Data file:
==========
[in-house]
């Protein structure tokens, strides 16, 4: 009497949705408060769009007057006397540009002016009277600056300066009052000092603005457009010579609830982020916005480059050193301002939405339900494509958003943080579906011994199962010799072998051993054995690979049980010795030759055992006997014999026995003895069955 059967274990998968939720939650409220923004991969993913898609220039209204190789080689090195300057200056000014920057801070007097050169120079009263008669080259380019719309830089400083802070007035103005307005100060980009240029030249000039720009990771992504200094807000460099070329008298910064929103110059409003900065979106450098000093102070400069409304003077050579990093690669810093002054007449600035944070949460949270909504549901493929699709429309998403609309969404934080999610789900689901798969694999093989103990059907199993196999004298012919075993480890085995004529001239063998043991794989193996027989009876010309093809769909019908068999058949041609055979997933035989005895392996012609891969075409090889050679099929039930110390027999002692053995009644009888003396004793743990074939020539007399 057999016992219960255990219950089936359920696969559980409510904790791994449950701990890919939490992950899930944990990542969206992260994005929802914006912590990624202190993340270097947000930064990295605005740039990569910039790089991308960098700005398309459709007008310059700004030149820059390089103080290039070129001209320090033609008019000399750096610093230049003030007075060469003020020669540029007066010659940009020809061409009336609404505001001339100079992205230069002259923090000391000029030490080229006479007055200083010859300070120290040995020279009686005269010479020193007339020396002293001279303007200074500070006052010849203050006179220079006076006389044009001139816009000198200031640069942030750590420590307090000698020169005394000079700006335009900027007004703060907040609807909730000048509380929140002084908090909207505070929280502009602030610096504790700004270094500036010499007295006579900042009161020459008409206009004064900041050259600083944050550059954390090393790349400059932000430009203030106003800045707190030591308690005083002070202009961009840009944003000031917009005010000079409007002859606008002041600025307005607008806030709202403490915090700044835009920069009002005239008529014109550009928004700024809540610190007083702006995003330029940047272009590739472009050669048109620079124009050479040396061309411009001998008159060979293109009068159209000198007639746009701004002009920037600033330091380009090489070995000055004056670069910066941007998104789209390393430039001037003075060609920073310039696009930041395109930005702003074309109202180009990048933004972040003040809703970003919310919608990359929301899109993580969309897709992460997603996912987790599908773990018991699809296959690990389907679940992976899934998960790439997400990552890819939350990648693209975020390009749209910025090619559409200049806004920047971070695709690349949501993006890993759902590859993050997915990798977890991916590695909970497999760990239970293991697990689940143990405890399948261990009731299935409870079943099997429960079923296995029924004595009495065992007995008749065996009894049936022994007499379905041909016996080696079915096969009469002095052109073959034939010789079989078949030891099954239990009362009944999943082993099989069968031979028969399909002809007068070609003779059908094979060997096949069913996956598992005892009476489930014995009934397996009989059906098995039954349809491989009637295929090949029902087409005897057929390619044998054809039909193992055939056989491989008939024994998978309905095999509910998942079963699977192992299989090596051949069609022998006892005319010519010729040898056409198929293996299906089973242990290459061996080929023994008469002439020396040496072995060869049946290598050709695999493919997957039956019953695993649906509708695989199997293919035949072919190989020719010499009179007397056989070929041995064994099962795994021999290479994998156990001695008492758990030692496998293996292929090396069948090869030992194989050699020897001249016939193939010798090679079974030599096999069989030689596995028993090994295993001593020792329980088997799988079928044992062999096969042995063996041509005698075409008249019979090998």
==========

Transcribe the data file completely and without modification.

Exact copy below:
[in-house]
């Protein structure tokens, strides 16, 4: 009497949705408060769009007057006397540009002016009277600056300066009052000092603005457009010579609830982020916005480059050193301002939405339900494509958003943080579906011994199962010799072998051993054995690979049980010795030759055992006997014999026995003895069955 059967274990998968939720939650409220923004991969993913898609220039209204190789080689090195300057200056000014920057801070007097050169120079009263008669080259380019719309830089400083802070007035103005307005100060980009240029030249000039720009990771992504200094807000460099070329008298910064929103110059409003900065979106450098000093102070400069409304003077050579990093690669810093002054007449600035944070949460949270909504549901493929699709429309998403609309969404934080999610789900689901798969694999093989103990059907199993196999004298012919075993480890085995004529001239063998043991794989193996027989009876010309093809769909019908068999058949041609055979997933035989005895392996012609891969075409090889050679099929039930110390027999002692053995009644009888003396004793743990074939020539007399 057999016992219960255990219950089936359920696969559980409510904790791994449950701990890919939490992950899930944990990542969206992260994005929802914006912590990624202190993340270097947000930064990295605005740039990569910039790089991308960098700005398309459709007008310059700004030149820059390089103080290039070129001209320090033609008019000399750096610093230049003030007075060469003020020669540029007066010659940009020809061409009336609404505001001339100079992205230069002259923090000391000029030490080229006479007055200083010859300070120290040995020279009686005269010479020193007339020396002293001279303007200074500070006052010849203050006179220079006076006389044009001139816009000198200031640069942030750590420590307090000698020169005394000079700006335009900027007004703060907040609807909730000048509380929140002084908090909207505070929280502009602030610096504790700004270094500036010499007295006579900042009161020459008409206009004064900041050259600083944050550059954390090393790349400059932000430009203030106003800045707190030591308690005083002070202009961009840009944003000031917009005010000079409007002859606008002041600025307005607008806030709202403490915090700044835009920069009002005239008529014109550009928004700024809540610190007083702006995003330029940047272009590739472009050669048109620079124009050479040396061309411009001998008159060979293109009068159209000198007639746009701004002009920037600033330091380009090489070995000055004056670069910066941007998104789209390393430039001037003075060609920073310039696009930041395109930005702003074309109202180009990048933004972040003040809703970003919310919608990359929301899109993580969309897709992460997603996912987790599908773990018991699809296959690990389907679940992976899934998960790439997400990552890819939350990648693209975020390009749209910025090619559409200049806004920047971070695709690349949501993006890993759902590859993050997915990798977890991916590695909970497999760990239970293991697990689940143990405890399948261990009731299935409870079943099997429960079923296995029924004595009495065992007995008749065996009894049936022994007499379905041909016996080696079915096969009469002095052109073959034939010789079989078949030891099954239990009362009944999943082993099989069968031979028969399909002809007068070609003779059908094979060997096949069913996956598992005892009476489930014995009934397996009989059906098995039954349809491989009637295929090949029902087409005897057929390619044998054809039909193992055939056989491989008939024994998978309905095999509910998942079963699977192992299989090596051949069609022998006892005319010519010729040898056409198929293996299906089973242990290459061996080929023994008469002439020396040496072995060869049946290598050709695999493919997957039956019953695993649906509708695989199997293919035949072919190989020719010499009179007397056989070929041995064994099962795994021999290479994998156990001695008492758990030692496998293996292929090396069948090869030992194989050699020897001249016939193939010798090679079974030599096999069989030689596995028993090994295993001593020792329980088997799988079928044992062999096969042995063996041509005698075409008249019979090998």